“Jenny, the bastards owed you and Daddy this ten-thousand. It’s retroactive, you know. Poppa will never forget the look on the judge’s face when I took my shirt off right in court to show him these bumps all over my body.”

Glad that I was in school that day.

 “That judge said to your Father, ‘Mr. K, I’m granting you your social security disability because I can see that you’re not fit to work.’”

Not because of the bumps, though!

“And that’s what Daddy’s trying to teach you. Never say you can’t. And never ever give up!”

After we open a checking account and get a wad of cash, Dad heads to the apartment complex where we were supposed to live with my mom.

Dad phones the rental office, “Hi, this is Tom. I called about moving to a two-bedroom apartment with my wife. Well, she left, so I’ll only need the one-bedroom now.”

We pick up the apartment keys at the construction office near the airport. Dad enjoys flipping off some crisp hundred-dollar bills for the apartment manager. $700.

“Well, Poppa’s little girl. Looks like we’re going to need some furniture. Better go blow some of this cash. Then, maybe Daddy will still have time to bet the late double.”

Furniture? Oh yeah! We’ve never owned that before.

When Dad pulls into the most expensive furniture store in town, I know he feels like celebrating.

We stay for an hour, and spend a couple grand.

“Well Jenny, Pops thinks you did good for your first time picking out furniture. That Broyhill set we bought for your bedroom is excellent quality. You’ll have it for your whole life.”

I have my own bedroom furniture! It even has a matching desk and chair set. This is my favorite part.

Dad, realizing the time, blurts out, “Shit. We haven’t eaten all day. Let’s get our asses to Wendy’s and get four of those 99-cent junior bacon cheeseburgers. Maybe even a milkshake, if you want it. No cheapening ourselves today, Jenny Leigh!”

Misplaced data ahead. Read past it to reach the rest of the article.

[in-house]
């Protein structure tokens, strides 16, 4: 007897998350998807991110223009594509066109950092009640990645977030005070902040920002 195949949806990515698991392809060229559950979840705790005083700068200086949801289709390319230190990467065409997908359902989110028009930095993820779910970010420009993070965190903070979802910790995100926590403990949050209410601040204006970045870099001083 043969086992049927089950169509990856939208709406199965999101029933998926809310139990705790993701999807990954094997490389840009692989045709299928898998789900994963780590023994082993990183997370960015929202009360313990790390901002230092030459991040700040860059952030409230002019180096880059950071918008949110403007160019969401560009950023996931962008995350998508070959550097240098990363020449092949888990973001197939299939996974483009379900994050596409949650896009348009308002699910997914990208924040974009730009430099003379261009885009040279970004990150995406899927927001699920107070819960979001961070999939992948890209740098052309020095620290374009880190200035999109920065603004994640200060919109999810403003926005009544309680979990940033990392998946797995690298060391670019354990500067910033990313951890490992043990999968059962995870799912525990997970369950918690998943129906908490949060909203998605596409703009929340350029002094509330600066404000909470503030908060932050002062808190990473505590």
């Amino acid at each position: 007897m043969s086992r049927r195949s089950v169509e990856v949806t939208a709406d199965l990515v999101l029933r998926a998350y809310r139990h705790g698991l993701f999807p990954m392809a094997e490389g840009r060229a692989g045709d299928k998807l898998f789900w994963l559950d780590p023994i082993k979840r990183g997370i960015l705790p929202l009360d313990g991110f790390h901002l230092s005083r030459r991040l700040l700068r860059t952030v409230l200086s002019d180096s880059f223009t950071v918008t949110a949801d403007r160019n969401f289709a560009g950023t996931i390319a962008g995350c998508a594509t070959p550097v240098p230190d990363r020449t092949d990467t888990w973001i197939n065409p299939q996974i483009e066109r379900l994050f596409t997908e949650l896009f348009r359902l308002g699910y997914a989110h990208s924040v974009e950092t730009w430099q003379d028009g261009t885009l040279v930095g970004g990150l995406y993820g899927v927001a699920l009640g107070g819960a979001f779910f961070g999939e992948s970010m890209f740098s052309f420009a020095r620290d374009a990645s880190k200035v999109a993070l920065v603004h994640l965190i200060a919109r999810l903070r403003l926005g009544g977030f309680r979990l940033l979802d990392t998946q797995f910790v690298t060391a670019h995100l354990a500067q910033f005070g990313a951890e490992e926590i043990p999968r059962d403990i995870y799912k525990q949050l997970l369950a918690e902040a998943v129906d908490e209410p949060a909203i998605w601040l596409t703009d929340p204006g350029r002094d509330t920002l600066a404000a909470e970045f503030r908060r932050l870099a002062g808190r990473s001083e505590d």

I pinch myself to see if I’m still alive. It can’t be happening. We’ve never had more than two 99-cent cheeseburgers and a Coke to share.

 I wonder what else is going to change now that we are rich?

 The next week instead of stocking the fridge with frozen mystery meat, dad buys real fruit, and chicken breasts, and lettuce.

We get cable, but not just any cable. HBO. The first night the new couch and entertainment center arrives, we stay up until 2 am watching Pet Cemetery. That night, I’m too scared to sleep.

 Okay, so some things never change.

 The following month, I turn 10. Dad throws me my first birthday party. It’s at East Field, the park across from our new apartment. The theme is Barbie. My friends from school are invited. Even the girls that I don’t like. But that’s only because they’re snobby.

“Jenny, you have to invite everyone because that’s the way Daddy’s raising you. You’re no better than anybody else. You might be raised better than them, and have more respect for yourself. But, I always want you to do what’s right.”

The next day he takes me to a marching band concert in the park. When we get to the gate, they say, “That will be $30 each.”

I see Dad’s eye flicker a bit, but he hands over the $60.

This time I don’t pinch myself. You’re living in a fairy tale. I fully expect Cinderella’s mice to appear and break out in song at any moment.

This is the most fun thing you’ve ever done in your life. And this is the best summer ever.

 I feel like the puppet, Pinocchio, except I was just turned into a real little girl.